C.L. Marlatt is best know for his study and documentation of periodical cicadas. Marlatt was an assistant entomologist working for the U.S. Dept. of Agriculture, Division of Entomology in the late 19th century when he produced the bulletin “The periodical cicada: an account of Cicada septendecim, its natural enemies and the means of preventing its injury : together with a summary of the distribution of the different broods”. You can read this document on the USDA website.
David Marshall is a cicada researcher well known for his research of cicadas of North America, Australia and New Zealand. Visit Insect Singers, David’s website; it’s packed with cicada photos and sound files, critical for identifying cicadas.
The Masked Devil is an orange and black color variation of the Cyclochila australasiae cicada found in Australia. See a picture of a Masked Devil. The green variety of this cicada is called the Green Grocer.
Massospora cicadina is a fungus that afflicts Magicicadas. The fungus is sexually transmitted, and destroys the abdomen of the afflicted cicada.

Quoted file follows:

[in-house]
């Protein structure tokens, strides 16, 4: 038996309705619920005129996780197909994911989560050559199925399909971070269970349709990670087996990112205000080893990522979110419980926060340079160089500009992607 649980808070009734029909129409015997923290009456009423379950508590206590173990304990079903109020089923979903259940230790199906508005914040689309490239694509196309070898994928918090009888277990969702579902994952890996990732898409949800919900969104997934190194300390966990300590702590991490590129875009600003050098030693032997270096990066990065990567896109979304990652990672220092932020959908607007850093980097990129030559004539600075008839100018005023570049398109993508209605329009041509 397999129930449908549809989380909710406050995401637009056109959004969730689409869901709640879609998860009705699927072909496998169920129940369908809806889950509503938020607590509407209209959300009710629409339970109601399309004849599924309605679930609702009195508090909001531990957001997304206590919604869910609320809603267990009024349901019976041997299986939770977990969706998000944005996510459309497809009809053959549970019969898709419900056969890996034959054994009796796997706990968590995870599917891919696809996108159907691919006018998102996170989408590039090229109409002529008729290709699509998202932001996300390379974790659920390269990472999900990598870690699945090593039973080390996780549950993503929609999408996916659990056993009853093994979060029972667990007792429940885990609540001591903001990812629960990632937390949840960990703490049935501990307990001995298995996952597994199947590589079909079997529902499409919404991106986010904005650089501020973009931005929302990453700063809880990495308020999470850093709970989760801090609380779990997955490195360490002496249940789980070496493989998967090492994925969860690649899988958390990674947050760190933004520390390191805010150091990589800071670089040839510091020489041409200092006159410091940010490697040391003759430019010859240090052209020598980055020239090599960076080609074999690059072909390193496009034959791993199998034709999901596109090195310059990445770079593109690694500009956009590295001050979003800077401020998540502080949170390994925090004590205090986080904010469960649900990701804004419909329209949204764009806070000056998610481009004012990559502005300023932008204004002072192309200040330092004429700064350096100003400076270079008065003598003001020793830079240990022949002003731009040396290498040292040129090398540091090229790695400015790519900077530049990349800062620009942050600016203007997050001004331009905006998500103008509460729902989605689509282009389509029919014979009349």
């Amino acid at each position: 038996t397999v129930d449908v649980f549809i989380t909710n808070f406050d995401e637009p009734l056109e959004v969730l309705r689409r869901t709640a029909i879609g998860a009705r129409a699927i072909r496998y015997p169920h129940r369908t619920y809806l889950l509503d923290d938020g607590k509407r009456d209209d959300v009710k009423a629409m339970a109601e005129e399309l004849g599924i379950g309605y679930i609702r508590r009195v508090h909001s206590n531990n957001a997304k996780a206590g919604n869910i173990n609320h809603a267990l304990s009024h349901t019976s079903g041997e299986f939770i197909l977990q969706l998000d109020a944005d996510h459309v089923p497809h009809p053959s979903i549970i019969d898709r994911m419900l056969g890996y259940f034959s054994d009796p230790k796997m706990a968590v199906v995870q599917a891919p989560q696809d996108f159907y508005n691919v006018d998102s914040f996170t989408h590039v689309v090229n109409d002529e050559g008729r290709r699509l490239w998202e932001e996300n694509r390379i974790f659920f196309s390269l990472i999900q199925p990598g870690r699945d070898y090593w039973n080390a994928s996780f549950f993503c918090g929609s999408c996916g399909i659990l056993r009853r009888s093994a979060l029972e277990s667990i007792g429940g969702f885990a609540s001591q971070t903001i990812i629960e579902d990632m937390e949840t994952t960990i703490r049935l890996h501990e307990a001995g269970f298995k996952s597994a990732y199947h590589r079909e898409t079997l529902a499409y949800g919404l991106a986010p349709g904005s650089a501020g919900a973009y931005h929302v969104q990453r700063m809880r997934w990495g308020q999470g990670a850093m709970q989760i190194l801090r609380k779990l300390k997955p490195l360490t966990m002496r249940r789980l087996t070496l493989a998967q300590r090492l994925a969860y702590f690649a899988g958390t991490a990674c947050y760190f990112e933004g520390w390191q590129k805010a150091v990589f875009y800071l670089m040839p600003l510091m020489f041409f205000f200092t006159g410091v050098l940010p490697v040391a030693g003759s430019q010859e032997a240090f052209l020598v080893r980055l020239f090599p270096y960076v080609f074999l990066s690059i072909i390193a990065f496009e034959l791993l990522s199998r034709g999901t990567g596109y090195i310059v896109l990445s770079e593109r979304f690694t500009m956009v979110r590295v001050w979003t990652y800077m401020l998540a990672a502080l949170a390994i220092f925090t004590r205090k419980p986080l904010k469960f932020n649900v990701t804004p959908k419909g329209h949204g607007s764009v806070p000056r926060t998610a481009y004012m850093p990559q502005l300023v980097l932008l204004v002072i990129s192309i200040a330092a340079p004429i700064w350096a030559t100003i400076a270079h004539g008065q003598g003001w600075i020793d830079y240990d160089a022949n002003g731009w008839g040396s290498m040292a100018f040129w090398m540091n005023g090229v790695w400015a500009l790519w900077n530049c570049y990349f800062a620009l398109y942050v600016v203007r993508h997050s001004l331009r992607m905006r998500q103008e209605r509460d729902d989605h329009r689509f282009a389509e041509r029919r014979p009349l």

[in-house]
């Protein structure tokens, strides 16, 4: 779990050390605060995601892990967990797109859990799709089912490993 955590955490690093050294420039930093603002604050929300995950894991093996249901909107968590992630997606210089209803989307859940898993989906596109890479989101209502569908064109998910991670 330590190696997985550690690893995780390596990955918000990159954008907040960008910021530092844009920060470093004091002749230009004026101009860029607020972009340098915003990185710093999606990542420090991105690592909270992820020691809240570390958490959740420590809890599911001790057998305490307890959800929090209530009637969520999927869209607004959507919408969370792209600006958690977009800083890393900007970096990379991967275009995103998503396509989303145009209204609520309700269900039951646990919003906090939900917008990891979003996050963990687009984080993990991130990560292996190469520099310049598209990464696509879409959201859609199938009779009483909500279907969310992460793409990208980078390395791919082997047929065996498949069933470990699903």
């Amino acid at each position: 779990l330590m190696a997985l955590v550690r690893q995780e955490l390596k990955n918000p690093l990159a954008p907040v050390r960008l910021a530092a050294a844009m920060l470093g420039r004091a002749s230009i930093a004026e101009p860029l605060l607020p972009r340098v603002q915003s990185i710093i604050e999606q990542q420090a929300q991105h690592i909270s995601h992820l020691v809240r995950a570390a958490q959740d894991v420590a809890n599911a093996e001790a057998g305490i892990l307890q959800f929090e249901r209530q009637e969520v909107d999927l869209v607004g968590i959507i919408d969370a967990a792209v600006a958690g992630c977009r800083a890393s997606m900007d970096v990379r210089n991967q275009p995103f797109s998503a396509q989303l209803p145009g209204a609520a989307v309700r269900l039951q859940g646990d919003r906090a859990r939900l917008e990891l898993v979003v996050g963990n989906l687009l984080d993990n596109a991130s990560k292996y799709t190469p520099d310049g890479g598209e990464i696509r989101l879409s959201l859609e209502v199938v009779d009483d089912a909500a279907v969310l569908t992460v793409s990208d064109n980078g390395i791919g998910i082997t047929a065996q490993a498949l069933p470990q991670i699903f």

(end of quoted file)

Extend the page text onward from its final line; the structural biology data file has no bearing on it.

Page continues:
The Oncotympana maculaticollis a.k.a. Minmin-zemi is a Japanese cicada with a distinctive call, which sounds like its name: “min min minnnnnnnn”. If you’ve watched enough Japanese films or cartoons, you’ll recognize this cicada’s call. Visit the Cicadae in Japan site for photos and images.
L is for locusts. Locusts are not cicadas. True locusts are grasshoppers (Wikipedia page for Locust).
People call Periodical Magicicadas locusts because they emerge in massive numbers, but they are not true locusts.
Labrum. The labrum is the structure that connects a cicada’s clypeus to their stylus. The labrum is also know as the anteclypeus.